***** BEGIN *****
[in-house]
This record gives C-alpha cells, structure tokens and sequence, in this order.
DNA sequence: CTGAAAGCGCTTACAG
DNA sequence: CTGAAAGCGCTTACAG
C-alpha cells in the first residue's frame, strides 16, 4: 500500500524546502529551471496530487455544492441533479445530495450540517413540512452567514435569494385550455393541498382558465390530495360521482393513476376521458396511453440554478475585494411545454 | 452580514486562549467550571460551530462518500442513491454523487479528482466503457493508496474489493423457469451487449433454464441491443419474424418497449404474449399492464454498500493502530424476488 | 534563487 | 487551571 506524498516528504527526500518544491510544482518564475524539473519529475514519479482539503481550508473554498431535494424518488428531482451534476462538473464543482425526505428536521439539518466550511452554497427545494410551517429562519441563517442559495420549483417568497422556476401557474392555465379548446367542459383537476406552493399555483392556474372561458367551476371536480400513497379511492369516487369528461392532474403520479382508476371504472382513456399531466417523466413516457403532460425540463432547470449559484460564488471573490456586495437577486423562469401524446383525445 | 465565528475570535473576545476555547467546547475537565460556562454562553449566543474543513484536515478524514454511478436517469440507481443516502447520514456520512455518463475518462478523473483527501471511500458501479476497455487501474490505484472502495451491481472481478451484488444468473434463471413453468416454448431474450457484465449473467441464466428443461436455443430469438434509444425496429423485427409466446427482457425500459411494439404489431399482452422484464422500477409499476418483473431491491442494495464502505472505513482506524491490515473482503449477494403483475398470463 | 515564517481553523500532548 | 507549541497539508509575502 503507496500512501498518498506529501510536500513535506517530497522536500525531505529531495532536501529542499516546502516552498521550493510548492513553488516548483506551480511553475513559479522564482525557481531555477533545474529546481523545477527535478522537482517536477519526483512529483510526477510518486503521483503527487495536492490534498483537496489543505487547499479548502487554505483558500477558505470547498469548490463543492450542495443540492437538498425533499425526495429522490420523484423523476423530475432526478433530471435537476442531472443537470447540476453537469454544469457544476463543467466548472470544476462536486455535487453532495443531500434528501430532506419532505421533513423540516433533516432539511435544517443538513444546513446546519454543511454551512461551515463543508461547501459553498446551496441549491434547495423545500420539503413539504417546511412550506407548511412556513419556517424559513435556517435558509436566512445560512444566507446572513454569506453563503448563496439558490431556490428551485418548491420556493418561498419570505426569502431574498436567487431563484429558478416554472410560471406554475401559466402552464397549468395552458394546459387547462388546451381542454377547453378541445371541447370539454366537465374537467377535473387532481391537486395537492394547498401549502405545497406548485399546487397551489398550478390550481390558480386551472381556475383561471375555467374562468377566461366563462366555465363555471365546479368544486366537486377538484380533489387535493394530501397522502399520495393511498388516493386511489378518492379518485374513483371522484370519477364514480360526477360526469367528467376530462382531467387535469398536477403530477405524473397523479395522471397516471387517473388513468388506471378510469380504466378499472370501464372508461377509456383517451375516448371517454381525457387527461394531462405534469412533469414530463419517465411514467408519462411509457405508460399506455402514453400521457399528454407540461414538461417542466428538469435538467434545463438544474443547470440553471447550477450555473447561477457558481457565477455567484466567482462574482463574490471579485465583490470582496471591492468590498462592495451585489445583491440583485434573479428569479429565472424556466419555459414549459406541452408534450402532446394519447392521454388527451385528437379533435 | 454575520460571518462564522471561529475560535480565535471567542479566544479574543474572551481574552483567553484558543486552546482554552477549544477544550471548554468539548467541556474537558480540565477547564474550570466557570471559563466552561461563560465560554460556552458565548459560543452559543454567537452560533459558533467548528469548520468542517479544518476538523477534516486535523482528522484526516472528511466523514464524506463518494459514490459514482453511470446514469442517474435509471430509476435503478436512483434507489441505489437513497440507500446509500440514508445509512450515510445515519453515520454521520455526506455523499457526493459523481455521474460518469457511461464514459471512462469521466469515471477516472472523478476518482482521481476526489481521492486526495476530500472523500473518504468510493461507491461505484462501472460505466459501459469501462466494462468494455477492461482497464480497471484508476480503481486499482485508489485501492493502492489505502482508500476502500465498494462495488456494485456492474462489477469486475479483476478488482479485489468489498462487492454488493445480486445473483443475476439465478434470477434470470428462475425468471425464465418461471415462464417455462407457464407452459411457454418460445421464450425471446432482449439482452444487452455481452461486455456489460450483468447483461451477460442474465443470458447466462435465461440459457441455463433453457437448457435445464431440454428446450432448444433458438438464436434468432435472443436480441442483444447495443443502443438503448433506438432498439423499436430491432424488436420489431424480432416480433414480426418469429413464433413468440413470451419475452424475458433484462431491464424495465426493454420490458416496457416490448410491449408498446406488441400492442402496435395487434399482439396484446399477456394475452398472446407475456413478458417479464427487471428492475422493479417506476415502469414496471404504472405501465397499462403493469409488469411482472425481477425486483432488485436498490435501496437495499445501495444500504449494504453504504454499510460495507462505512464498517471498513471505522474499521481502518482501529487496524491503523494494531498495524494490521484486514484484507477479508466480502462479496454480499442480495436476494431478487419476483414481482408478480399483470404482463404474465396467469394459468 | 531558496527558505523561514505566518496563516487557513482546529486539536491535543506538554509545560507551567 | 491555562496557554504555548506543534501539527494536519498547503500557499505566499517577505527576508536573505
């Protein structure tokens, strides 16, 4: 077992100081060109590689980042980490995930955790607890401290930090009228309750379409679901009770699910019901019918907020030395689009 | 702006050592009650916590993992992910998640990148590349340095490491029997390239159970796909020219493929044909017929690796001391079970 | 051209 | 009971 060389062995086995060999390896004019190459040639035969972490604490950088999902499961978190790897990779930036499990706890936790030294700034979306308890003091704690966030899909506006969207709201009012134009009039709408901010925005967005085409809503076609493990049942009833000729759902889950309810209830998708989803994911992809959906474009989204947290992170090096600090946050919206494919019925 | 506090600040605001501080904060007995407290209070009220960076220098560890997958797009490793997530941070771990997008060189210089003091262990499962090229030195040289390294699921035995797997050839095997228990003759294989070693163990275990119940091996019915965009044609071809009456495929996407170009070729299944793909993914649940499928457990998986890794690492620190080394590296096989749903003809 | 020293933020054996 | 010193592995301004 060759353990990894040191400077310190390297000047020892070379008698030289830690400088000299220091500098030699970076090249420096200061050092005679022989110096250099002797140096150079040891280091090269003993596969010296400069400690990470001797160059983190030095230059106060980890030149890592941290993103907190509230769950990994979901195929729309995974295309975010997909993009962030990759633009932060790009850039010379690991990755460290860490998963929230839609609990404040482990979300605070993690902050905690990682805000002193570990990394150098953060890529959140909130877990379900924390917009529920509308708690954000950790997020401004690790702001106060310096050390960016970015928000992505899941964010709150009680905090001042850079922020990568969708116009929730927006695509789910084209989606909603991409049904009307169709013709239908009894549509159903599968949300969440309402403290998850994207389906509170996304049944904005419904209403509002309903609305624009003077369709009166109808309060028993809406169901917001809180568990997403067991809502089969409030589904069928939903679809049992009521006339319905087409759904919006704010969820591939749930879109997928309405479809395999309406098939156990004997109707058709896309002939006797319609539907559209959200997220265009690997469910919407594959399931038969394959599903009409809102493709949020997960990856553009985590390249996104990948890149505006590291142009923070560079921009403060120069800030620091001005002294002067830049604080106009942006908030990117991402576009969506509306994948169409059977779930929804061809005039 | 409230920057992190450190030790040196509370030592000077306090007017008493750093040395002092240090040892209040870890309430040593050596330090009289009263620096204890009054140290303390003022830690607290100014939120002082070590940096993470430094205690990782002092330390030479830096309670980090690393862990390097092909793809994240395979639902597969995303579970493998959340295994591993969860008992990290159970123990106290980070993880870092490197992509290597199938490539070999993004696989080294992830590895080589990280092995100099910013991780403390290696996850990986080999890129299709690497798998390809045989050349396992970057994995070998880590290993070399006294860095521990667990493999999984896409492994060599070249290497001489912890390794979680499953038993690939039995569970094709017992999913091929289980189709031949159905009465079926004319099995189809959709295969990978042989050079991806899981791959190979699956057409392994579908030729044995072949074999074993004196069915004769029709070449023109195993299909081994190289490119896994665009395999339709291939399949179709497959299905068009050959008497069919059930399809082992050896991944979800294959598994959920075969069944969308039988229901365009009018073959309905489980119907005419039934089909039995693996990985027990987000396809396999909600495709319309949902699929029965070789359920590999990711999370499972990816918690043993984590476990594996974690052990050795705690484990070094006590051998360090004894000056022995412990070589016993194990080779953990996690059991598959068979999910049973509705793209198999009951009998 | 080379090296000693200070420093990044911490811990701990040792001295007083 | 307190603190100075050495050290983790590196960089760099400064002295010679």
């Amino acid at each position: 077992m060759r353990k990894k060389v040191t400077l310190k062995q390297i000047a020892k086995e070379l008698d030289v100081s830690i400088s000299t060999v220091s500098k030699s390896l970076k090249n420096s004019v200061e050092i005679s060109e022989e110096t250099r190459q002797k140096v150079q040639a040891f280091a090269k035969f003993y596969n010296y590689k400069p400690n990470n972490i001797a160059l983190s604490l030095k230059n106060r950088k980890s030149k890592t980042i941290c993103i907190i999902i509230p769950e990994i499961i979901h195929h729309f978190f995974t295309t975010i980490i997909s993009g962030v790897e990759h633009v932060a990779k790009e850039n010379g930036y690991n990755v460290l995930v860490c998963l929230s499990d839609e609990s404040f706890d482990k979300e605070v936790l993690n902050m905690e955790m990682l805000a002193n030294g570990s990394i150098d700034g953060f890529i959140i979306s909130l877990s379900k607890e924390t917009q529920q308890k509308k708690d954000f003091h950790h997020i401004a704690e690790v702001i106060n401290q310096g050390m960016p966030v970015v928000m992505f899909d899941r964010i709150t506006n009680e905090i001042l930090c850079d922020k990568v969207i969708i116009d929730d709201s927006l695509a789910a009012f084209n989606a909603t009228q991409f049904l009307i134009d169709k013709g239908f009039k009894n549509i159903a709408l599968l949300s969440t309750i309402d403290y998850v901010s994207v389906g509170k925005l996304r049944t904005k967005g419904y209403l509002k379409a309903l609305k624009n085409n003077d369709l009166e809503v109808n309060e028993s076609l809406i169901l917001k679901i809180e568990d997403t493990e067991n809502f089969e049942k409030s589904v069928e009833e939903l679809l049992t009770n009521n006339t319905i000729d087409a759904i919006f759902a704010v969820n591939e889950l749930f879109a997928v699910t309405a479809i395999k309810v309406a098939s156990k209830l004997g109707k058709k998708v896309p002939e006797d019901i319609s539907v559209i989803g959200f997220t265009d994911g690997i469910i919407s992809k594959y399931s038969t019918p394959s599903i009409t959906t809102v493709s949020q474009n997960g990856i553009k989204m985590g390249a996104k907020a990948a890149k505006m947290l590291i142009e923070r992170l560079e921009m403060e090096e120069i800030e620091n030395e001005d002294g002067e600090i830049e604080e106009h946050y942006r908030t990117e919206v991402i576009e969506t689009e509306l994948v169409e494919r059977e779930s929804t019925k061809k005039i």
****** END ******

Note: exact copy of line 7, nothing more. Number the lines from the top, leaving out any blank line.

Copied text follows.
């Amino acid at each position: 077992m060759r353990k990894k060389v040191t400077l310190k062995q390297i000047a020892k086995e070379l008698d030289v100081s830690i400088s000299t060999v220091s500098k030699s390896l970076k090249n420096s004019v200061e050092i005679s060109e022989e110096t250099r190459q002797k140096v150079q040639a040891f280091a090269k035969f003993y596969n010296y590689k400069p400690n990470n972490i001797a160059l983190s604490l030095k230059n106060r950088k980890s030149k890592t980042i941290c993103i907190i999902i509230p769950e990994i499961i979901h195929h729309f978190f995974t295309t975010i980490i997909s993009g962030v790897e990759h633009v932060a990779k790009e850039n010379g930036y690991n990755v460290l995930v860490c998963l929230s499990d839609e609990s404040f706890d482990k979300e605070v936790l993690n902050m905690e955790m990682l805000a002193n030294g570990s990394i150098d700034g953060f890529i959140i979306s909130l877990s379900k607890e924390t917009q529920q308890k509308k708690d954000f003091h950790h997020i401004a704690e690790v702001i106060n401290q310096g050390m960016p966030v970015v928000m992505f899909d899941r964010i709150t506006n009680e905090i001042l930090c850079d922020k990568v969207i969708i116009d929730d709201s927006l695509a789910a009012f084209n989606a909603t009228q991409f049904l009307i134009d169709k013709g239908f009039k009894n549509i159903a709408l599968l949300s969440t309750i309402d403290y998850v901010s994207v389906g509170k925005l996304r049944t904005k967005g419904y209403l509002k379409a309903l609305k624009n085409n003077d369709l009166e809503v109808n309060e028993s076609l809406i169901l917001k679901i809180e568990d997403t493990e067991n809502f089969e049942k409030s589904v069928e009833e939903l679809l049992t009770n009521n006339t319905i000729d087409a759904i919006f759902a704010v969820n591939e889950l749930f879109a997928v699910t309405a479809i395999k309810v309406a098939s156990k209830l004997g109707k058709k998708v896309p002939e006797d019901i319609s539907v559209i989803g959200f997220t265009d994911g690997i469910i919407s992809k594959y399931s038969t019918p394959s599903i009409t959906t809102v493709s949020q474009n997960g990856i553009k989204m985590g390249a996104k907020a990948a890149k505006m947290l590291i142009e923070r992170l560079e921009m403060e090096e120069i800030e620091n030395e001005d002294g002067e600090i830049e604080e106009h946050y942006r908030t990117e919206v991402i576009e969506t689009e509306l994948v169409e494919r059977e779930s929804t019925k061809k005039i």